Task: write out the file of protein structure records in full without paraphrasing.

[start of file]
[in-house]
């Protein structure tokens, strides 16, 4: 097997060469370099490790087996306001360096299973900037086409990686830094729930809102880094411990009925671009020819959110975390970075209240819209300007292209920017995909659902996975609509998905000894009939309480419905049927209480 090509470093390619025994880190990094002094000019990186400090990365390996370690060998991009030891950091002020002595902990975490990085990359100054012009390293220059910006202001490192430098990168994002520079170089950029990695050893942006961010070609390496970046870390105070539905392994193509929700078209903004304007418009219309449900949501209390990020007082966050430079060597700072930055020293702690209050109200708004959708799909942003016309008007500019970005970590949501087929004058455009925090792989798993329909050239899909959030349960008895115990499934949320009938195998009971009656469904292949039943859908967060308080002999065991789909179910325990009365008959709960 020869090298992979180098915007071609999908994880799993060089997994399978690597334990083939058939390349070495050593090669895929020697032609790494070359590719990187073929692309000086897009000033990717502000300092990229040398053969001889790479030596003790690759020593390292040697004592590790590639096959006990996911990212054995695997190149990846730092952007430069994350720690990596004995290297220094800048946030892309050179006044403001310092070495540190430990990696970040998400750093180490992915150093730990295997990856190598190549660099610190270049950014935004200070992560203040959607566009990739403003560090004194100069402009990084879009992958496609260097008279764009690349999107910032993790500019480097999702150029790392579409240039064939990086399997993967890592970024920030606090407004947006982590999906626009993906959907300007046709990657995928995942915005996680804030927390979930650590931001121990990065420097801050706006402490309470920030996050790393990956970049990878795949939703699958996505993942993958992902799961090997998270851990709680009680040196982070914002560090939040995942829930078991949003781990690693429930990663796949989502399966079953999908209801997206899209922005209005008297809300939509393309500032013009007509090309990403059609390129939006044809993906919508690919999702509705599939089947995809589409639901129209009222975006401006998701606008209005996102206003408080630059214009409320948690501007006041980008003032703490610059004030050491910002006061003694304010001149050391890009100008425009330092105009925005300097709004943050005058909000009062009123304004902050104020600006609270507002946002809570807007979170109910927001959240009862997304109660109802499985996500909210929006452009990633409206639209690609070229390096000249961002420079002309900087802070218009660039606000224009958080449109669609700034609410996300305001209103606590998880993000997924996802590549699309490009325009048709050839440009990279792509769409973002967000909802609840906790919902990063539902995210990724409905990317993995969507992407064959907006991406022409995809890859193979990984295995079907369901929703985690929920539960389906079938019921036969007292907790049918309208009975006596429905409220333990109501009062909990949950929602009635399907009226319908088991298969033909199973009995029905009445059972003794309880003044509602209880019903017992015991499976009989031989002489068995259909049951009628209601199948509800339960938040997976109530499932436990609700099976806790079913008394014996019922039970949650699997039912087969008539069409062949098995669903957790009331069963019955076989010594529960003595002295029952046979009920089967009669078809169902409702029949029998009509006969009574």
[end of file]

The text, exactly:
[in-house]
């Protein structure tokens, strides 16, 4: 097997060469370099490790087996306001360096299973900037086409990686830094729930809102880094411990009925671009020819959110975390970075209240819209300007292209920017995909659902996975609509998905000894009939309480419905049927209480 090509470093390619025994880190990094002094000019990186400090990365390996370690060998991009030891950091002020002595902990975490990085990359100054012009390293220059910006202001490192430098990168994002520079170089950029990695050893942006961010070609390496970046870390105070539905392994193509929700078209903004304007418009219309449900949501209390990020007082966050430079060597700072930055020293702690209050109200708004959708799909942003016309008007500019970005970590949501087929004058455009925090792989798993329909050239899909959030349960008895115990499934949320009938195998009971009656469904292949039943859908967060308080002999065991789909179910325990009365008959709960 020869090298992979180098915007071609999908994880799993060089997994399978690597334990083939058939390349070495050593090669895929020697032609790494070359590719990187073929692309000086897009000033990717502000300092990229040398053969001889790479030596003790690759020593390292040697004592590790590639096959006990996911990212054995695997190149990846730092952007430069994350720690990596004995290297220094800048946030892309050179006044403001310092070495540190430990990696970040998400750093180490992915150093730990295997990856190598190549660099610190270049950014935004200070992560203040959607566009990739403003560090004194100069402009990084879009992958496609260097008279764009690349999107910032993790500019480097999702150029790392579409240039064939990086399997993967890592970024920030606090407004947006982590999906626009993906959907300007046709990657995928995942915005996680804030927390979930650590931001121990990065420097801050706006402490309470920030996050790393990956970049990878795949939703699958996505993942993958992902799961090997998270851990709680009680040196982070914002560090939040995942829930078991949003781990690693429930990663796949989502399966079953999908209801997206899209922005209005008297809300939509393309500032013009007509090309990403059609390129939006044809993906919508690919999702509705599939089947995809589409639901129209009222975006401006998701606008209005996102206003408080630059214009409320948690501007006041980008003032703490610059004030050491910002006061003694304010001149050391890009100008425009330092105009925005300097709004943050005058909000009062009123304004902050104020600006609270507002946002809570807007979170109910927001959240009862997304109660109802499985996500909210929006452009990633409206639209690609070229390096000249961002420079002309900087802070218009660039606000224009958080449109669609700034609410996300305001209103606590998880993000997924996802590549699309490009325009048709050839440009990279792509769409973002967000909802609840906790919902990063539902995210990724409905990317993995969507992407064959907006991406022409995809890859193979990984295995079907369901929703985690929920539960389906079938019921036969007292907790049918309208009975006596429905409220333990109501009062909990949950929602009635399907009226319908088991298969033909199973009995029905009445059972003794309880003044509602209880019903017992015991499976009989031989002489068995259909049951009628209601199948509800339960938040997976109530499932436990609700099976806790079913008394014996019922039970949650699997039912087969008539069409062949098995669903957790009331069963019955076989010594529960003595002295029952046979009920089967009669078809169902409702029949029998009509006969009574």